It is still possible that in the future Congressional Republicans will again try to interfere with D.C.’s local marijuana laws, but this clean CR means that at least won’t happen until after the election. By that point voters in D.C. are expected to have overwhelmingly approved the marijuana legalization ballot measure. It should then be politically more difficult for Congress to vote to directly override the clear will of the electorate.

Jon Walker is the author of After Legalization: Understanding the future of marijuana policy

International Statesmen Call for Experimenting with Drug Legalization

By: Tuesday September 9, 2014 8:48 am

On Tuesday a broad coalition of international statesmen including former UN secretary general Kofi Annan and former Presidents from Mexico, Switzerland, Brazil, Portugal, Chile and Poland called for the world to move towards a new approach on drug policy. Their vision would end the criminalization of drug use and instead focus on health, harm reduction, and the legal regulation of drugs. The plan is laid out in a new report Taking Control: Pathways to Drug Policies that Work from the Global Commission on Drug Policy.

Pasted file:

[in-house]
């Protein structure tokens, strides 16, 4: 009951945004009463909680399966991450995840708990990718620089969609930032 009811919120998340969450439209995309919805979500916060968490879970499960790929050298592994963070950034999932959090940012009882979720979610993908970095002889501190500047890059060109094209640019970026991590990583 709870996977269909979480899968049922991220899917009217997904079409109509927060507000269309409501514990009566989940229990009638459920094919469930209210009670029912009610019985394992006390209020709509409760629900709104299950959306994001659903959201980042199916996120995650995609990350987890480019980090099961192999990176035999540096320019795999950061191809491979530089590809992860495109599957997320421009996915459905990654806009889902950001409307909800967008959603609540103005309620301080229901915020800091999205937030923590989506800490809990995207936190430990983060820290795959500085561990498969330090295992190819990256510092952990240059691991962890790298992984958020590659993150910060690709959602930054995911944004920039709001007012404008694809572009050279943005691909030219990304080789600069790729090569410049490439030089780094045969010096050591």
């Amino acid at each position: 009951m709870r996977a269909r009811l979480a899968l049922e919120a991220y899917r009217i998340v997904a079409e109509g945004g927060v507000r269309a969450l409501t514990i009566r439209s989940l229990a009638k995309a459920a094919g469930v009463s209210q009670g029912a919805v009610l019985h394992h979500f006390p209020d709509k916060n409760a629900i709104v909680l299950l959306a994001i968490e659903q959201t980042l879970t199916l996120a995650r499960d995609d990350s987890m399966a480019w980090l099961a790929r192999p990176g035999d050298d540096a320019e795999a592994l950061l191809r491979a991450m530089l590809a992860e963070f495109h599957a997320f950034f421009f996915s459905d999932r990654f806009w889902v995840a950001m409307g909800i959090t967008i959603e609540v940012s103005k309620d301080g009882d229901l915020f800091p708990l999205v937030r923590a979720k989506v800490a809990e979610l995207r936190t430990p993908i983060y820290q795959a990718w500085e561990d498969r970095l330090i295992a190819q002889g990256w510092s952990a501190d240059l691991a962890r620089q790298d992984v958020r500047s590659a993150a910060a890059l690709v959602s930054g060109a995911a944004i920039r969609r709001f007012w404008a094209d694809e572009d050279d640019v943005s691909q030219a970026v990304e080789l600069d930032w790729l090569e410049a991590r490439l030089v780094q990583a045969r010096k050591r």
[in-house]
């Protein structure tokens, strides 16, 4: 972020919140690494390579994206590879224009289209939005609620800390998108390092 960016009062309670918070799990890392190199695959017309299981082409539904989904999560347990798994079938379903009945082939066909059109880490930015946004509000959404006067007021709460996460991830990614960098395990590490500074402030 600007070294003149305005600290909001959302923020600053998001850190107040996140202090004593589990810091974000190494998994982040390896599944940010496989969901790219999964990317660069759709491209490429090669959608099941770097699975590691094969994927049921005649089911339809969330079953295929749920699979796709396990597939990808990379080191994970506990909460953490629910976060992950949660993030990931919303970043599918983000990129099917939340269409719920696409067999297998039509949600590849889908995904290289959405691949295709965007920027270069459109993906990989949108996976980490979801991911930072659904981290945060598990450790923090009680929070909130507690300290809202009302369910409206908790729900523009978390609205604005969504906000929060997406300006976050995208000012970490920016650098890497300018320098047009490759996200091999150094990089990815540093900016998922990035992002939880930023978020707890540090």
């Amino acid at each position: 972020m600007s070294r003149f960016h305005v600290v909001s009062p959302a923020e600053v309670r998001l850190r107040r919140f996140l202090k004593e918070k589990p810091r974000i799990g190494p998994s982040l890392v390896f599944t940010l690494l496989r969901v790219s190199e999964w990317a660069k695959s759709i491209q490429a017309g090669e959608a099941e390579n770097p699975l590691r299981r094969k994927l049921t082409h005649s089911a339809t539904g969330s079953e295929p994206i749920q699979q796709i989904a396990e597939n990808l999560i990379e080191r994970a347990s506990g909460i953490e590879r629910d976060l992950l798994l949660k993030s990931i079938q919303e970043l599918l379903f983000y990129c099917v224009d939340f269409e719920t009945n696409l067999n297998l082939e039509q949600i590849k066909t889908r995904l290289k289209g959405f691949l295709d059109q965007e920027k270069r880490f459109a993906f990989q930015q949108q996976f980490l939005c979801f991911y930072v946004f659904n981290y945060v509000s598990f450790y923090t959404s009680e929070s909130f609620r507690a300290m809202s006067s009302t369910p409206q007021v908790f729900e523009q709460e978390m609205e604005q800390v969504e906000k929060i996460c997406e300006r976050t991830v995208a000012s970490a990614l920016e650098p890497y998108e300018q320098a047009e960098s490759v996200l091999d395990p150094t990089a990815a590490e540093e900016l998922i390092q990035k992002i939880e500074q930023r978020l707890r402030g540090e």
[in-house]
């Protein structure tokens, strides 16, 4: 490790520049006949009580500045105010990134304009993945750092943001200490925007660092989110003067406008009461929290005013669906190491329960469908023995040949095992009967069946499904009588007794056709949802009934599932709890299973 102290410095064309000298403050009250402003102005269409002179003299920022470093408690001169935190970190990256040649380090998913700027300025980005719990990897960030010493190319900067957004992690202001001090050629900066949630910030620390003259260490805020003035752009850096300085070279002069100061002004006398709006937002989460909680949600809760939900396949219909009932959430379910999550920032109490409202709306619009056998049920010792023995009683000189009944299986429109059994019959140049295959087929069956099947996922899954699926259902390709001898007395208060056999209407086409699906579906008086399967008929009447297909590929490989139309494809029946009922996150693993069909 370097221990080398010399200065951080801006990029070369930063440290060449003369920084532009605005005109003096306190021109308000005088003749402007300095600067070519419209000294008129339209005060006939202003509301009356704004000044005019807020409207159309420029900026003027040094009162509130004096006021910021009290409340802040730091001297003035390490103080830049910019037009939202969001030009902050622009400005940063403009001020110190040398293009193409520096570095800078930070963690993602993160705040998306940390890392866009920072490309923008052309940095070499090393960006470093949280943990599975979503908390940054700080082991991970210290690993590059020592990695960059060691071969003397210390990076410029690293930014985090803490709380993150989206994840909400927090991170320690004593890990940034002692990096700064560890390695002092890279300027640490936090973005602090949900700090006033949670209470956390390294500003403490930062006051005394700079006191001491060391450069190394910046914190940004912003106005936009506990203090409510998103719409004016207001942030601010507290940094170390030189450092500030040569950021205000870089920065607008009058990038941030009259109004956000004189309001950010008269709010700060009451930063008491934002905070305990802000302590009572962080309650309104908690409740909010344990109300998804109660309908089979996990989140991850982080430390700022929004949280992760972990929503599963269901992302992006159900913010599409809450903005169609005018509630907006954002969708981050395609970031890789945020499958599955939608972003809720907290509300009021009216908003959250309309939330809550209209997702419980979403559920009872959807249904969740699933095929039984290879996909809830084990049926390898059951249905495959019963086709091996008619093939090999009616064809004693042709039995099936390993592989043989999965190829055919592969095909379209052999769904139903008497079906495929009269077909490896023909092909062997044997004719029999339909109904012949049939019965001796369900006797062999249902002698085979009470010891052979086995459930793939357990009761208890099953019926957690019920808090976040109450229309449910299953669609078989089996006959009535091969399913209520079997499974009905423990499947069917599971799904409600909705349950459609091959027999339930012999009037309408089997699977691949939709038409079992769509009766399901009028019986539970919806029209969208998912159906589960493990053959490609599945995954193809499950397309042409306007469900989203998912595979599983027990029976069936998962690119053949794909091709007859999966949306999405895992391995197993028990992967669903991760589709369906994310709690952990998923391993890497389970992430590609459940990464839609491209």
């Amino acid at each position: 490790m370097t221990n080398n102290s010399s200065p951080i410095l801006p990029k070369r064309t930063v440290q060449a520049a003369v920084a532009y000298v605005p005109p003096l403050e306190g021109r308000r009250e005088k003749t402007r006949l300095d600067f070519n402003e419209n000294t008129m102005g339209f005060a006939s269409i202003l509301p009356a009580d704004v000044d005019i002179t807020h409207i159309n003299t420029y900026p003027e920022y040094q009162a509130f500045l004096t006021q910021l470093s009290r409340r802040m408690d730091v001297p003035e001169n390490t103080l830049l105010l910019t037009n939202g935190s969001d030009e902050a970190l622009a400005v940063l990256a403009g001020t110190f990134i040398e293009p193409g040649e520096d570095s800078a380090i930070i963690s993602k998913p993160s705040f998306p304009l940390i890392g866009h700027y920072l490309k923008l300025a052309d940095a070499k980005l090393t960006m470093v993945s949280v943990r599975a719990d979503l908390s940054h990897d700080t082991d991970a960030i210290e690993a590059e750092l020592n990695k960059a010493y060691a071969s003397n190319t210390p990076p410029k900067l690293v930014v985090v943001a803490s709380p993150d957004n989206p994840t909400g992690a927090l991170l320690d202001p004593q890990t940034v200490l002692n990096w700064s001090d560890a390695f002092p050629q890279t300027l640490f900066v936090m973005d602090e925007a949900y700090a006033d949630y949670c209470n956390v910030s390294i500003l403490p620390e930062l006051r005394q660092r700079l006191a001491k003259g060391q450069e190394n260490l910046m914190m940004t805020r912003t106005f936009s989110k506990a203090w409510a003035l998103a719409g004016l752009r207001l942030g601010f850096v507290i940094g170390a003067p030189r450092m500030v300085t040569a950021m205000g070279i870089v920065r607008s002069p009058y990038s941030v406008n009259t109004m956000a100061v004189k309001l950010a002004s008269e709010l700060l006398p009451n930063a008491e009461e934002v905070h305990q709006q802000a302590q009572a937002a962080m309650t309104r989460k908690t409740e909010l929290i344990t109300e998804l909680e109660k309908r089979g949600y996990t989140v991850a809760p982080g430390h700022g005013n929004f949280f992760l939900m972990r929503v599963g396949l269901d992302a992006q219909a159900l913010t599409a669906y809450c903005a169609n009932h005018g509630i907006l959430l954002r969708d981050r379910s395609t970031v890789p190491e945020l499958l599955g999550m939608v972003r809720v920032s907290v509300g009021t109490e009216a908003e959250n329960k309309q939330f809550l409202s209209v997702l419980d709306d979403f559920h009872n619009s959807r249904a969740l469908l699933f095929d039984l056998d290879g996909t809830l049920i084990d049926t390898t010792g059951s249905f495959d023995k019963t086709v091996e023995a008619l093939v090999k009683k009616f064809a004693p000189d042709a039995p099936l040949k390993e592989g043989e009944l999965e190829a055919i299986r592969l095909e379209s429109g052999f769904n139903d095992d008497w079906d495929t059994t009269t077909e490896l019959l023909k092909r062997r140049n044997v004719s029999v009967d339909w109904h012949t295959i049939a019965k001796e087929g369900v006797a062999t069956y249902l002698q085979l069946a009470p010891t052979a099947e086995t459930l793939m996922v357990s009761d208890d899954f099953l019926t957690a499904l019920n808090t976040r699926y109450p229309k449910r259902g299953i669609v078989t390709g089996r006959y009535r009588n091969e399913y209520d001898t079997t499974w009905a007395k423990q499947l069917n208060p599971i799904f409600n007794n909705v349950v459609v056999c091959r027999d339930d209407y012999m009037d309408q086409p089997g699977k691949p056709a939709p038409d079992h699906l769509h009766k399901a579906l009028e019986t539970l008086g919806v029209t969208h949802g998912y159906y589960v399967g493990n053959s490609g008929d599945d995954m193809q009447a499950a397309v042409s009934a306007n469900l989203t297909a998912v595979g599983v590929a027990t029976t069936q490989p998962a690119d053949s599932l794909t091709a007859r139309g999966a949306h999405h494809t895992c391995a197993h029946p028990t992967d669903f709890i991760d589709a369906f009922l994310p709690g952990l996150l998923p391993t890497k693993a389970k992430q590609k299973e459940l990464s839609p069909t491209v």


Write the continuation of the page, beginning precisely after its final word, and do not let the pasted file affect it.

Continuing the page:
“Ultimately, the global drug control regime must be reformed to permit legal regulation,” said former president of Brazil Fernando Henrique Cardoso. “Let’s start by treating drug addiction as a health issue – rather than as a crime – and by reducing drug demand through proven educational initiatives. But let’s also allow and encourage countries to carefully test models of responsible legal regulation as a means to undermine the power of organized crime, which thrives on illicit drug trafficking.”

The top recommendations of the report are to put health and safety first, to stop criminalizing people for drug use, focus on reducing the power of criminal organizations, find alternatives to incarceration for low-level parts of the drug market, and encourage diverse experiments in legally regulating markets in currently illicit drugs.

This is part of a movement towards drug policy reform which has been growing especially in the Americas as Latin American nations debate new approaches to reduce cartel violence.

The coalition will be meeting with UN Secretary General Ban Ki-Moon and UN Deputy Secretary General Jan Eliasson this afternoon to discuss their findings.

Jon Walker is the author of After Legalization: Understanding the future of marijuana policy